I started my senior year with a bucket list of sorts – a concrete series of conversations and experiences I knew I wanted to have before my graduation. Though the list sprawled across boundaries and classifications, with items ranging from acting in a performing arts production to decking myself out in school colors and attending at least one game for each varsity team to finally completing an “Extreme Sudoku” puzzle successfully, one hugely important item didn’t make the cut: coming out at school.
Though, by the start of the year, I had grown comfortable enough with my gay identity to come out to a couple dozen friends, teachers, and family members, I hadn’t yet found the courage to tell the vast majority of people in my life. In early October, I had a conversation with one of my best friends during which I boldly asserted that I would not come out before my graduation.
Just a few days after that conversation, though, the words “no dykes” appeared in Sharpie on the walls of several student bathrooms on campus; this initial instance of graffiti was promptly reported, removed, and addressed by the school principal. Though I was happy to hear the situation addressed seriously, I simultaneously felt deeply violated and betrayed by my school community – a group of people who perceived me as straight and who, therefore, treated me as any other concerned straight student rather than as the personally affected gay student I really was.
Frustrated by my inability to speak from within the infamous closet and by the mostly passive reactions of other students around me, I felt strongly that I needed to speak up and to draw more serious attention to the graffiti and, more broadly, to the school’s largely hidden gay community: I needed to come out.
I initially considered doing so by ceasing to treat my sexual orientation as a secret and, in so doing, letting the information spread on its own. As I considered this method, I realized that it would limit my ability to address individual people; the knowledge would reach others in locker rooms and bathrooms, English classes and advisory meetings – places where it would be treated as just another bit of gossip. So, instead of letting news of my sexuality trickle out on its own, I decided to address it publicly, by speaking from behind a podium in front of all the students and faculty in my school.
Though, while writing my speech, I was highly emotionally invested in the situation, I avoided language with echoes of anger and disappointment, opting, instead, to talk much like I would in individual, face-to-face conversations; I used colloquial language, bits of humor, and all the heart I could possibly put into words – all to convince people that the homophobic graffiti was more relevant to their lives than at first they might have believed. At the end of the speech, I was shocked by the unanimous standing applause and seemingly never-ending series of hugs. In the subsequent days and weeks, people detailed, via myriad forms of communication, the ways in which they were affected by my speech: some members of the community chose to come out to me, others told me about their same-sex parents or gay siblings, while still others simply told me that they were touched by the passion I felt for my rights and feelings as a gay student.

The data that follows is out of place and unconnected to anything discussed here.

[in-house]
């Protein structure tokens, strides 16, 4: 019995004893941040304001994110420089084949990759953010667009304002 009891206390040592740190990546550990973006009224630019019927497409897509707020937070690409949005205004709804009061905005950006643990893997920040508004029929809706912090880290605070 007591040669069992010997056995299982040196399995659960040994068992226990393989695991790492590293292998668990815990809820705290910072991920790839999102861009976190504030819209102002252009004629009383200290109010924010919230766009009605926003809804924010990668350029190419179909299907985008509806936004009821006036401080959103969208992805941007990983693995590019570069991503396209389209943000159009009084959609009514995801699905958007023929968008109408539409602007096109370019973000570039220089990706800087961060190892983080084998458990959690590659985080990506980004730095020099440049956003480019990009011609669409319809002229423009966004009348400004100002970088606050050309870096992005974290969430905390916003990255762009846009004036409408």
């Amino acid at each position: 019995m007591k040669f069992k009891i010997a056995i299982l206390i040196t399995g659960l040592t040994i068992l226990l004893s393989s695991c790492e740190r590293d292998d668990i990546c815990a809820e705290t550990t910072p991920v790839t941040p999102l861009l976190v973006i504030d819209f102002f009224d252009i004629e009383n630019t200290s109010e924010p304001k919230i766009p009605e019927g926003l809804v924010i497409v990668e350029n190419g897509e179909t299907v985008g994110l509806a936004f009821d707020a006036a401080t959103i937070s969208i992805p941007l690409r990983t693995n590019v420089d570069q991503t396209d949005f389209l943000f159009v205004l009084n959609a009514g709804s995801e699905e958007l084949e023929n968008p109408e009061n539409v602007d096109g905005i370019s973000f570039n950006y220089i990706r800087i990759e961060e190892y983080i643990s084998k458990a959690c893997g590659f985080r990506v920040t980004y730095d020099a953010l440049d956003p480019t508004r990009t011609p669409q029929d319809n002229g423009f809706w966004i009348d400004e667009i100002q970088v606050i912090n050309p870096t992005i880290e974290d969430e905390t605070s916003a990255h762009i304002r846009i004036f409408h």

In the short-term, I was moved by the reactions of peers and teachers; those responses assured me that my decision to publicly come out was not a mistake. Beyond that immediate gratification, though, I realized that, in coming out, I had brought myself closer to being honest about my identity – both to myself and also to others. Though I know that I am not simply defined by my sexuality, I also realize that a huge part of my developing identity stems from the experiences being gay has brought me; these difficult conversations and tricky personal decisions have, in part, resulted in my fervent desire to change peoples’ perceptions of minority groups, starting in my family and at my school and extending, someday, to the greater world around me.
Both telling people that I’m gay and also convincing them of the importance held by their reactions to intolerance are more rewarding experiences than I could possibly convey on any piece of paper. For the distinct opportunity to be me, as wholly and completely as I can be at this point in my life, I am filled with both gratitude and also motivation. I finally feel as if I’m successfully working toward the notion always instilled in me by my parents and succinctly expressed by Henry David Thoreau – “be not simply good; be good for something.” In speaking up for myself and for an all too often quiet and unseen group of people, I have begun a lifelong movement toward something new, something better; I know now that I can make changes by openly being myself, and that I truly WILL be good for something.
I am not Gay, I am not young, I am a Christian, AND I GIVE A DAMN!
I just wanted to let the young ones know that there are many of us who do understand the tourture that high school can be for anyone who is “different”. I am not gay, but I was bullied to the point of suicide because I was different.
I just wanted to let all the kids out there know that there are those of us who understand, those of us you may not think would understand, and would be there for you without question. It WILL get better!. I look back at the bullies in my life and now see that they are the losers. Take your power and be the amazing human beings you are. REACH OUT! We are here for you. We love you.
Get informed and get involved. Register to join the campaign and let us know you give a damn about equality.
Spread the word about equality. Watch our damn videos and share them with the people in your life!play
Share your story with us and the people in your life. Tell us why you give a damn about equality!play
Hatred. Derision. Insults. Threats. Harassment. Assault. It’s estimated nearly 90% of gay, lesbian, bisexual and transgender youth have been verbally or physically harassed or assaulted at school.